DTS-HD Master Audio
DTS-HD Master Audio or just DTS-HD is a combined lossless/lossy audio codec created by Digital Theater System, commonly used for surround-sound movie soundtracks on Blu-ray Disc. DTS-HD Master Audio may be transported to AV receivers in 5.1, 6.1 or 7.1 channels, at lossless quality, in one of three ways depending on player and/or receiver support.
It replaces the old DTS audio (actually it extends it) and its main goal is to allow a bit-to-bit representation of the original movie’s studio master soundtrack. If you are unaware with the lossless term, it is a compression method that allows you to have the exact original data from the compressed data after extraction, in contrast to lossy formats which only allows an approximation of the original data to be reconstructed. An example of a lossy audio format is MP3, while another lossless audio format is FLAC.
DTS-HD has pretty much become the standard audio track of most Blu-ray discs. That is why we will try to explain how it works, and of course, how you can rip it, in this article.
The DTS-HD Core and how the whole format works
As you can read in detail in the DTS-HD white paper the encoding process of a DTS-HD track in simple terms is the following: first the Core, which is lossy format, similar to the old DTS is being created. Then the Core is compared to the original audio and any parts found missing are being added an an extra “residual” stream. Then both streams are used to create the final DTS-HD MA track. That way in older decoders that only support the old DTS format, you just listen to the Core stream. In decoders that support DTS-HD, both the streams are being played in the same time giving you lossless original sound quality.
The advantages of this format are backwards compatibility with older decoders, smaller size of the audio track than using both an HD and a Core track and faster encoding.
What do you need to rip
First of all I assume you have at least a 5.1 sound system, otherwise you should just downmix to stereo. Now since there are only a few software decoders for DTS-HD and these at insane prices we can pretty much assume the following scenarios:
- If you have bought a software decoder or have a decoder that supports DTS-HD and you pass-through the audio through HDMI or Optical, just create an mkv file and maintain the original audio track from the Blu-ray.
- If you decode through your PC or you passthrough to a decoder that doesn’t support DTS-HD you don’t need both streams. Even if you keep the whole track, you will only listen to the Core, so just keep that and remove the HD audio. For instance, you might be able to decode DTS-HD in your PC but instead you pass-through the audio to your decoder via an optical cable. Your decoder will just play the Core.
- If you want to maximize compatiblity or reduce the size of the audio track you can convert to AC3 audio in a lower bitrate.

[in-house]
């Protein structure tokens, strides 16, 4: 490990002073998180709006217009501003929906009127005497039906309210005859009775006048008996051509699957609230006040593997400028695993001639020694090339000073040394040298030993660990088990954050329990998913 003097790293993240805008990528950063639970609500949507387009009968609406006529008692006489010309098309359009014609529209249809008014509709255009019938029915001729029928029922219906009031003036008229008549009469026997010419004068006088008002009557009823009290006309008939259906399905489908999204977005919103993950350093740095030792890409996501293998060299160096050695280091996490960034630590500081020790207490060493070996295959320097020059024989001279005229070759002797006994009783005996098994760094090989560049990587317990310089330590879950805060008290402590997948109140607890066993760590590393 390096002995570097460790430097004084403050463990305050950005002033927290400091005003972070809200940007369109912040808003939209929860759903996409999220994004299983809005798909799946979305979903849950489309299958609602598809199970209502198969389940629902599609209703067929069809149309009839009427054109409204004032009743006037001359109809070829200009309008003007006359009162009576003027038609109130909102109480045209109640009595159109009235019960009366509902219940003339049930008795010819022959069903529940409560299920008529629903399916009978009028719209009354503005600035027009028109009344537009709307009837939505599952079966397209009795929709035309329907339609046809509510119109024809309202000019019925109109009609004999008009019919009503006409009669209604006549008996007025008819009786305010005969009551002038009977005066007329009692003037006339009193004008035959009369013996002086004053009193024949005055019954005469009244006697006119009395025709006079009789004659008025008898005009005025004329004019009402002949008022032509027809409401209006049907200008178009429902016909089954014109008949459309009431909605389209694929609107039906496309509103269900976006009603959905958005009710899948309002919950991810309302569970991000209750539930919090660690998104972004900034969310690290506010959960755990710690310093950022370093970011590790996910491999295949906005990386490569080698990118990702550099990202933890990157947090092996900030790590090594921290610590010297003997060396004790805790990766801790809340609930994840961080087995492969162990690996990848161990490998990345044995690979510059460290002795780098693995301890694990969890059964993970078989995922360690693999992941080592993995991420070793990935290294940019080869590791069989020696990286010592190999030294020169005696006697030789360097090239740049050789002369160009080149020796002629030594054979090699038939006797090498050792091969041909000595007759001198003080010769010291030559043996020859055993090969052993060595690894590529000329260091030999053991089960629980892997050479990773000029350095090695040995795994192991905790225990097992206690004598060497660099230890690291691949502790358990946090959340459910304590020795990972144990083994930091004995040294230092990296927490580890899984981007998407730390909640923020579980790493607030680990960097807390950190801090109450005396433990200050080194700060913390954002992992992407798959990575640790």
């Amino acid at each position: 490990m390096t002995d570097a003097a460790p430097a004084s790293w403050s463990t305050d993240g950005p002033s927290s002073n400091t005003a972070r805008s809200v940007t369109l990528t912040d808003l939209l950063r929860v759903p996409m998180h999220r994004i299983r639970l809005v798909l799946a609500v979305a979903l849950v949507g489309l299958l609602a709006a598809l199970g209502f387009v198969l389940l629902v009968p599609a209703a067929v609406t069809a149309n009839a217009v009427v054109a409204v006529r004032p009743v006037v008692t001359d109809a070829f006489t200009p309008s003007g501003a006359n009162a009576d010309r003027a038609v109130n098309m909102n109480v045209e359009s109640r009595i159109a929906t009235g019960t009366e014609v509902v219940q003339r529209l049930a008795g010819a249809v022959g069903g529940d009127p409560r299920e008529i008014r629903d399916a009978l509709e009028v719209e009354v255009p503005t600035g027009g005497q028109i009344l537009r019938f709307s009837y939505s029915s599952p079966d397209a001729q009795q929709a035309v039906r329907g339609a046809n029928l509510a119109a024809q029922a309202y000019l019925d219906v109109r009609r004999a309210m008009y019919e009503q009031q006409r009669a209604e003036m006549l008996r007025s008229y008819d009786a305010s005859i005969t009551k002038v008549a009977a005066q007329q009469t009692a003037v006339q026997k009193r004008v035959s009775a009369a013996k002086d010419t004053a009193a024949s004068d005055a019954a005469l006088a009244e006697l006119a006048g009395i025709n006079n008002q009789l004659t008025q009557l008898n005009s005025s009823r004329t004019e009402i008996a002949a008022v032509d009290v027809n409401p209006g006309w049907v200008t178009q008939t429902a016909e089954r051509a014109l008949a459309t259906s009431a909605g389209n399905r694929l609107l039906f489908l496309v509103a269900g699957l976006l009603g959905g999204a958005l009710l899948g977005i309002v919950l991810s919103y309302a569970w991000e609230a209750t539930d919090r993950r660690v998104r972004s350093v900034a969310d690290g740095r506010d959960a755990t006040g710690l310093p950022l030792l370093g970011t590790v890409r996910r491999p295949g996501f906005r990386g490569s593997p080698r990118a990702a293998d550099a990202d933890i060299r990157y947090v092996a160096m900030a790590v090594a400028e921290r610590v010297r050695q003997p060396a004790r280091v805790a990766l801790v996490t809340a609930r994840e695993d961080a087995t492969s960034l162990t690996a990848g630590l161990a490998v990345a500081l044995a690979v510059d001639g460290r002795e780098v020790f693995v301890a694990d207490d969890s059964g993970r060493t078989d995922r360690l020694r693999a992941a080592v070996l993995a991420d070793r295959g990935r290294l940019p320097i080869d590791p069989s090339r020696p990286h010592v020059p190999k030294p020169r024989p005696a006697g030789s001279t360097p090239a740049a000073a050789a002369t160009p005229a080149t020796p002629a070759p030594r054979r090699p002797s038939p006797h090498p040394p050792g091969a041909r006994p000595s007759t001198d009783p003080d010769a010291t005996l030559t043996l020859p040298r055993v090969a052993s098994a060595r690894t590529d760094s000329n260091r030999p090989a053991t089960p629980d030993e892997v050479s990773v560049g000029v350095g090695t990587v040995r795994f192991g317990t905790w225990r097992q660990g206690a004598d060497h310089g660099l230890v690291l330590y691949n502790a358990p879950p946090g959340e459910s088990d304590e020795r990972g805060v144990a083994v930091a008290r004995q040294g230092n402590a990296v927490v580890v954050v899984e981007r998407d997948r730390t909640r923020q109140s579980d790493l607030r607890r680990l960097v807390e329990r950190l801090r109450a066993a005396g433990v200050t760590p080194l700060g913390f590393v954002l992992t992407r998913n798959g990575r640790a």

- If you are copying a Blu-ray to AVCHD, check your Blu-ray player’s manual. If it supports (most likely it will) DTS-HD keep it, otherwise follow one of the options above.
- Of course if you are converting to mkv in order to store your movie, keeping the DTS-HD format is a good idea. It will be easy to decode soon enough in any PC so take a minute and think about what you need.
Just to add my experience since I recently bought a DTS-HD sound system, if you listening to your movies in low – normal volume you really can’t tell any difference between the lossless DTS-HD and just the Core. If you starting increasing the volume, especially in action films you can tell some difference, but as the DTS-HD whitepaper says the Core is also a very capable lossy format and given the huge bitrate of 1500kbps that it usually uses, in most cases you are fine just ripping the Core.
What various ripping programs support
- Ripbot264 supports getting the Core stream. Just select Core when you import the Blu-ray and then copy stream in order to get the original Core audio. You can also demux the whole stream to Wave and then use Aften to convert to AC3.
- Handbrake also supports copying the Core stream. Choose the mkv container and in the audio options add DTS passthrough.
- Staxrip can get both streams if you select the DTS-HD option or otherwise rips just the Core if you select DTS. Using the Just Remux option you get the original DTS-HD or DTS Core streams in your mkv file and you can also convert to AC3. This is my program of choice due to the many and clear options of you for audio (just demux and remux, re-encode etc)
- Generally eac3to can deal with all those formats and give you any output you wish, Core or HD, just demux or recode to wave, flac etc. Then, you just mux the sound with your video file.
- Few Blu-ray Rippers on market can recognize DTS-HD MA, Pavtube ByteCopy is one of them. It supports both DTS-HD and Dolby TrueHD. With it, you can copy Blu-ray to MKV with DTS 5.1 sound in all audio streams, as well as converting the audio to Dolby 5.1 surround sound.
What if I want to decode DTS-HD
You have to buy a commercial software like Pavtube ByteCopy, eac3to, Staxrip, Ripbot264, etc. that contains a decoder to decode DTS-HD.
What about Dolby TrueHD
Dobly TrueHD is the format competing with DTS-HD. It is less common but you will surely eventually buy a Blu-ray disc that uses TrueHD as the main audio format. Well, pretty much everything above applies for TrueHD as well with the exception of the software decoder which is free and included in ffmpeg. So you can decode the lossless part just fine and use it as a source for all your encodes. Most TrueHD streams also contain an AC3 stream (kind of like the Core DTS has). Pavtube ByteCopy can deal with that and either remove it or extract it. (you probably want to remove it anyway)
That’s about all the info you will need regarding DTS-HD Master Audio and you can learn more about Blu-ray audio here. If you have more questions just use the comments form below.